Lastly, I mean, the last six months have been much better on glass. But we're seeing other issues on supply chain. It's a disrupted market with costs rising very high as well, cost of transportation, sea freight, which everybody is still dealing with.

- Is the glass bottle going to go away at some point? I was talking some folks in the industry. And they're now working on paper bottles, or things that look like paper but they're very I guess Earth friendly, or more Earth friendly than glass.

ALBERT BALADI: There will be a place for both. I think the first thing we need to do is make sure that we lightweight our glass and we really encourage the consumer to recycle, which is what we're doing. And we've got projects on the way to minimize the weight of the glass. And there's ways to do that. But at the same time, there'll be a market for probably more eco-friendly packages.

- We've seen so many companies just trying to restructure their costs to navigate the economic headwinds that many of them are citing at this point in time, either to investors private or public. And so with that in mind, as you go out and you look at potential acquisition targets, how quickly would you accelerate one of those acquisitions in order to do it at a time where you're getting a good deal at the same time too?

ALBERT BALADI: So yeah. I mean, obviously, when we do an acquisition, there's always a consideration in terms of how much you integrate in the beginning versus how much you leave this company kind of do what they are doing best. And that's one important consideration. We tend to bring a lot of value through the back office in the beginning and the support. But very often, we leave them alone. And then after a while, when the time is right, maybe there's kind of a closer integration. But for the time being, I think, as I said, we're focused on our core portfolio. We've got a lot to be excited about. And when these acquisitions come, we'll look at them one by one.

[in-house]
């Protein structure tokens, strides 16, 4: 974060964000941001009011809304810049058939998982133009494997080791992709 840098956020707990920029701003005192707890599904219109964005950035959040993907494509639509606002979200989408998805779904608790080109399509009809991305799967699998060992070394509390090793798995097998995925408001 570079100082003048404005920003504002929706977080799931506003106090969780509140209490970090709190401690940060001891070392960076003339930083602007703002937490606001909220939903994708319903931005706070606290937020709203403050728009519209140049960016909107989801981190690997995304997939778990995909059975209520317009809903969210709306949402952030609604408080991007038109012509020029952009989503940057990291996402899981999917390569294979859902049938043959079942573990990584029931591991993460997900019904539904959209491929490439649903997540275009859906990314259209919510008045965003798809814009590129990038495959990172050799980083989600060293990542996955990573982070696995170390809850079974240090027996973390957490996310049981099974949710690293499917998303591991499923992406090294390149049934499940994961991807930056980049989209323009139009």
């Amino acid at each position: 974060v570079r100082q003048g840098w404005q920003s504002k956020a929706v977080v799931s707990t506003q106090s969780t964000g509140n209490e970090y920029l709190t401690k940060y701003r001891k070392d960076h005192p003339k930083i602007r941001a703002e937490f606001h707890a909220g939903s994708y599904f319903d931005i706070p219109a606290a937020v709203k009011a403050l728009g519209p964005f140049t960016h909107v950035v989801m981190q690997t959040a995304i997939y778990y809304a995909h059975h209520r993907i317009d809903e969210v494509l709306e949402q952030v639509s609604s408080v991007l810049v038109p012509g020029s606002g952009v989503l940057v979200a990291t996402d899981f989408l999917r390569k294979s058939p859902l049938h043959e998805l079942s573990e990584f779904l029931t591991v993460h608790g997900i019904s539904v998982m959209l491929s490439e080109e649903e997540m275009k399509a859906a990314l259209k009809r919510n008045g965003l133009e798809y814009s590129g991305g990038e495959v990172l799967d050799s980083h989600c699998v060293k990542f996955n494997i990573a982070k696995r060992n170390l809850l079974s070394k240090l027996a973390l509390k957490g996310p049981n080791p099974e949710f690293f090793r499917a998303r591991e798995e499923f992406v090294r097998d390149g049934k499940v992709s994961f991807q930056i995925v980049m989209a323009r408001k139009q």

- Maybe you could settle this debate for us before you head out. What makes a good bar? We had a lot of different discussions this morning. Is it the chairs? Is it the lighting? What's going on out there in the industry?

ALBERT BALADI: What makes a good bar is having a good portfolio of Beam Suntory brands.

- I put that on my list. OK. There we go. Well played, sir.

- Albert Balada, who is the Beam Suntory CEO. That's a perfect answer. Yeah. And Beam Suntory brands got to be strong in that bar.


- Thanks so much for your time, Albert.

ALBERT BALADI: All the best. Thank you.